Teenage girls’ piña bag business harvests award
Seventeen-year-old Jurnis Lanuza came across a sprawling pineapple plantation while on a class retreat in Tagaytay.
That sparked in her the idea to use piña fabric to make unique, fashionable and high-quality bags as part of an entrepreneurship project in her senior high school.
Thus was born Hiraya, a start-up enterprise put up in September 2016 by four 12th-graders from St. Scholastica’s College-Manila, led by their young chief executive officer (CEO), Lanuza.
Lanuza and her teammates—Denise Molina, Janine Borja and Isabel Paredes—now run a business that designs, produces and markets unique piña bags.
The 17-year-old entrepreneurs’ fashion label “Hiraya” means “reach your dreams” in Filipino. They sell the piña bags for $50 (small) and $60 (large) each by joining bazaars, putting up their online store and harnessing social media to promote their products.
“We hope we can not only reach our dreams of making this business a successful one, but also help our communities reach their own dreams. We want to do this through three Ps: Passion—for our products that promote a sense of local pride and social awareness; planet—to help the environment by promoting the use of pineapple by-products, profit —to make our business a sustainable enterprise,” Lanuza said in an e-mail interview with Inquirer.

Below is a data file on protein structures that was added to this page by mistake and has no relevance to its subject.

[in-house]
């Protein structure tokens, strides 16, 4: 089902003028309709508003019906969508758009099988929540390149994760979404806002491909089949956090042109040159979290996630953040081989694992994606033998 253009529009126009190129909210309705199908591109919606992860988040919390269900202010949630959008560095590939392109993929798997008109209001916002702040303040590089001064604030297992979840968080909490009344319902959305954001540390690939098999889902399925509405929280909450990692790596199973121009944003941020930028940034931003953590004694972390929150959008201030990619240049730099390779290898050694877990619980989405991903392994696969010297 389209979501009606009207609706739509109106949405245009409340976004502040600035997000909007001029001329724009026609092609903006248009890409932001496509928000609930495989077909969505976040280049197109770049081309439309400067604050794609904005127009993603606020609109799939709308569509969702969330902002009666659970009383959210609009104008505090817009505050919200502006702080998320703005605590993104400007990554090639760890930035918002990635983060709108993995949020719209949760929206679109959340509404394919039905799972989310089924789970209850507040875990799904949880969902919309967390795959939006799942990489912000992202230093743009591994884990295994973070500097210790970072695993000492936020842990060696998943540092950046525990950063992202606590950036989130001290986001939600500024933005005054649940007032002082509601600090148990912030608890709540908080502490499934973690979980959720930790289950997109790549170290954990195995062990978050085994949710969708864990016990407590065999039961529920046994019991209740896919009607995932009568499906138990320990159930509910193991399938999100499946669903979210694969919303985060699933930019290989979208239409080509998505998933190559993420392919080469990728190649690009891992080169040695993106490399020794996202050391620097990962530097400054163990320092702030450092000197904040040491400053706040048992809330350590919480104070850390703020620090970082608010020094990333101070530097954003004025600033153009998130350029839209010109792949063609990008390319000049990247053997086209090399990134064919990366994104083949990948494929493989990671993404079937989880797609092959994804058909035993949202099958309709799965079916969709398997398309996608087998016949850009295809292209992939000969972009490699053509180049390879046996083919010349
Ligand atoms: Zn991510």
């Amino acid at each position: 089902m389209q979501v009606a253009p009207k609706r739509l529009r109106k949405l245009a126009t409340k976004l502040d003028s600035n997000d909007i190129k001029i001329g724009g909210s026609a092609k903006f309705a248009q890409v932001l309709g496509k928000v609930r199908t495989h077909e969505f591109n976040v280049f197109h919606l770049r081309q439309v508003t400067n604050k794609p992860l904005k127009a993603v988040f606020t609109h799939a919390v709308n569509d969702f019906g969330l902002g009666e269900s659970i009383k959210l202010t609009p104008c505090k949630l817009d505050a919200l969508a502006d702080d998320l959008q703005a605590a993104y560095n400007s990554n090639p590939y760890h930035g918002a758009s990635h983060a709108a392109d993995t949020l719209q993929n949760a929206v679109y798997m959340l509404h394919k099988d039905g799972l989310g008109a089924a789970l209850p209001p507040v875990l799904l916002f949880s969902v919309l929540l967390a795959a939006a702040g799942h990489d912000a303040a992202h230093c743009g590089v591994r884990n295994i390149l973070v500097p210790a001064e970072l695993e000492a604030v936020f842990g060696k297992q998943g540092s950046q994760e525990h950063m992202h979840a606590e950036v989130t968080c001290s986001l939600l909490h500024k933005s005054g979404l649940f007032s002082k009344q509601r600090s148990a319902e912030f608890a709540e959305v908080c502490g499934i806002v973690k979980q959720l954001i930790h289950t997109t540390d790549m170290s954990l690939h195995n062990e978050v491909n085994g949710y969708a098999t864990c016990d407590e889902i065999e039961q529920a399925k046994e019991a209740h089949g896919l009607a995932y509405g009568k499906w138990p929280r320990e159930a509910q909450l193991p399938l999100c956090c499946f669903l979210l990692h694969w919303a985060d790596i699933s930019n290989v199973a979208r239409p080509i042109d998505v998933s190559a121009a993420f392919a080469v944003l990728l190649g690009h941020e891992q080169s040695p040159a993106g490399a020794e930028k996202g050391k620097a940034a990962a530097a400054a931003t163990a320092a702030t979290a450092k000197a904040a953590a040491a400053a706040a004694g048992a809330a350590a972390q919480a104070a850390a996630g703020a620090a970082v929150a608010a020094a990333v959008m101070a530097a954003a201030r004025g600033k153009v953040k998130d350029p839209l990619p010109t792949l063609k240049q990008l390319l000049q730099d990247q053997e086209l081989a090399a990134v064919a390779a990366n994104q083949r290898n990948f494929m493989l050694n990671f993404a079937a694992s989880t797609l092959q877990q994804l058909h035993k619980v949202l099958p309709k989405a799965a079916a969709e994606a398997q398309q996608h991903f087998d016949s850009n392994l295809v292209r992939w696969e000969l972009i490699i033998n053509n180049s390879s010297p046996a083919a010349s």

“We have Facebook and Instagram to market our products as well as our very own website (hiraya.ph) so that we could have a wider reach. Both social media accounts and website were effective tools in reaching our target market,” Lanuza said.
Last January, Hiraya topped a national competition for high school student entrepreneurs held by the Philippine chapter of nonprofit Junior Achievement (JA), a US-based international nongovernment organization created to inspire and prepare young people to succeed in a global economy.
Beating 30 finalists, the team swept major awards, including “company of the year,” best in “corporate social responsibility,” “CEO of the year,” “annual report of the year” and “human resources head of the year.”
Representing the Philippines, the team then flew to Japan in February to participate in the JA Asia-Pacific Company of the Year competition and scooped the FedEx Access Award, a special citation given to the team whose business idea is deemed to have the highest potential to create jobs, grow small business, expand into other markets and improve the environment.